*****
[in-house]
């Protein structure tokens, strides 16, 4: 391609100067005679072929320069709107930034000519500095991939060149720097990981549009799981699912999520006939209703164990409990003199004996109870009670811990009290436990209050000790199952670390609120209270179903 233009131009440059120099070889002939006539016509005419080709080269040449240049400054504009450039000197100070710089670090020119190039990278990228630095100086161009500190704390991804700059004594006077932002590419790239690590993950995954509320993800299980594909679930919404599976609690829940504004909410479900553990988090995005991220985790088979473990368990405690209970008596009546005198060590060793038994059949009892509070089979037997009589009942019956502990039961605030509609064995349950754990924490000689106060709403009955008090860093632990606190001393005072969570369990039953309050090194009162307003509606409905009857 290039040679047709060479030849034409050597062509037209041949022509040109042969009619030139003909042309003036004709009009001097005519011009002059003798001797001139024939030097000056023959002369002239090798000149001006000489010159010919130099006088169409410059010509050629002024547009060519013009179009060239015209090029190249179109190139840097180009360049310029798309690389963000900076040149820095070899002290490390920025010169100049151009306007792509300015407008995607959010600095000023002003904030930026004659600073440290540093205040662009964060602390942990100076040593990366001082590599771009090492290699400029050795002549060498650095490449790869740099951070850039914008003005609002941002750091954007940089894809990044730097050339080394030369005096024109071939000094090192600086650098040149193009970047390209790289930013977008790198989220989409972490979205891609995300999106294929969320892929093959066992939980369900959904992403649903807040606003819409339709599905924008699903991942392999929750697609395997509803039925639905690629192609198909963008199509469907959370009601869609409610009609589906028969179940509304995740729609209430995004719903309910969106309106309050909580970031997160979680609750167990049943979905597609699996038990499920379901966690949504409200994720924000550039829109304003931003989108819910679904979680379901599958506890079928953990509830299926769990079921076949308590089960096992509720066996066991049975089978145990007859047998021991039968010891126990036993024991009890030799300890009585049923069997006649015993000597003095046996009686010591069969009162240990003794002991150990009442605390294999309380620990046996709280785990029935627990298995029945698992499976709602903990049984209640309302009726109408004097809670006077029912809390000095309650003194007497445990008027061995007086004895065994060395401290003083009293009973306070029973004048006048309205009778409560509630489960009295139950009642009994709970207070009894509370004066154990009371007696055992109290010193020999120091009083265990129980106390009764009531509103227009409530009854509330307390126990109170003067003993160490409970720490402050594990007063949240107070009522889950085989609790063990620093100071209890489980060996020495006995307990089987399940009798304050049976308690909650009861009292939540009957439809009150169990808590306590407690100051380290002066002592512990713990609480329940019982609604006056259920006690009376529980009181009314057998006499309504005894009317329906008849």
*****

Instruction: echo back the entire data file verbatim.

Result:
[in-house]
């Protein structure tokens, strides 16, 4: 391609100067005679072929320069709107930034000519500095991939060149720097990981549009799981699912999520006939209703164990409990003199004996109870009670811990009290436990209050000790199952670390609120209270179903 233009131009440059120099070889002939006539016509005419080709080269040449240049400054504009450039000197100070710089670090020119190039990278990228630095100086161009500190704390991804700059004594006077932002590419790239690590993950995954509320993800299980594909679930919404599976609690829940504004909410479900553990988090995005991220985790088979473990368990405690209970008596009546005198060590060793038994059949009892509070089979037997009589009942019956502990039961605030509609064995349950754990924490000689106060709403009955008090860093632990606190001393005072969570369990039953309050090194009162307003509606409905009857 290039040679047709060479030849034409050597062509037209041949022509040109042969009619030139003909042309003036004709009009001097005519011009002059003798001797001139024939030097000056023959002369002239090798000149001006000489010159010919130099006088169409410059010509050629002024547009060519013009179009060239015209090029190249179109190139840097180009360049310029798309690389963000900076040149820095070899002290490390920025010169100049151009306007792509300015407008995607959010600095000023002003904030930026004659600073440290540093205040662009964060602390942990100076040593990366001082590599771009090492290699400029050795002549060498650095490449790869740099951070850039914008003005609002941002750091954007940089894809990044730097050339080394030369005096024109071939000094090192600086650098040149193009970047390209790289930013977008790198989220989409972490979205891609995300999106294929969320892929093959066992939980369900959904992403649903807040606003819409339709599905924008699903991942392999929750697609395997509803039925639905690629192609198909963008199509469907959370009601869609409610009609589906028969179940509304995740729609209430995004719903309910969106309106309050909580970031997160979680609750167990049943979905597609699996038990499920379901966690949504409200994720924000550039829109304003931003989108819910679904979680379901599958506890079928953990509830299926769990079921076949308590089960096992509720066996066991049975089978145990007859047998021991039968010891126990036993024991009890030799300890009585049923069997006649015993000597003095046996009686010591069969009162240990003794002991150990009442605390294999309380620990046996709280785990029935627990298995029945698992499976709602903990049984209640309302009726109408004097809670006077029912809390000095309650003194007497445990008027061995007086004895065994060395401290003083009293009973306070029973004048006048309205009778409560509630489960009295139950009642009994709970207070009894509370004066154990009371007696055992109290010193020999120091009083265990129980106390009764009531509103227009409530009854509330307390126990109170003067003993160490409970720490402050594990007063949240107070009522889950085989609790063990620093100071209890489980060996020495006995307990089987399940009798304050049976308690909650009861009292939540009957439809009150169990808590306590407690100051380290002066002592512990713990609480329940019982609604006056259920006690009376529980009181009314057998006499309504005894009317329906008849």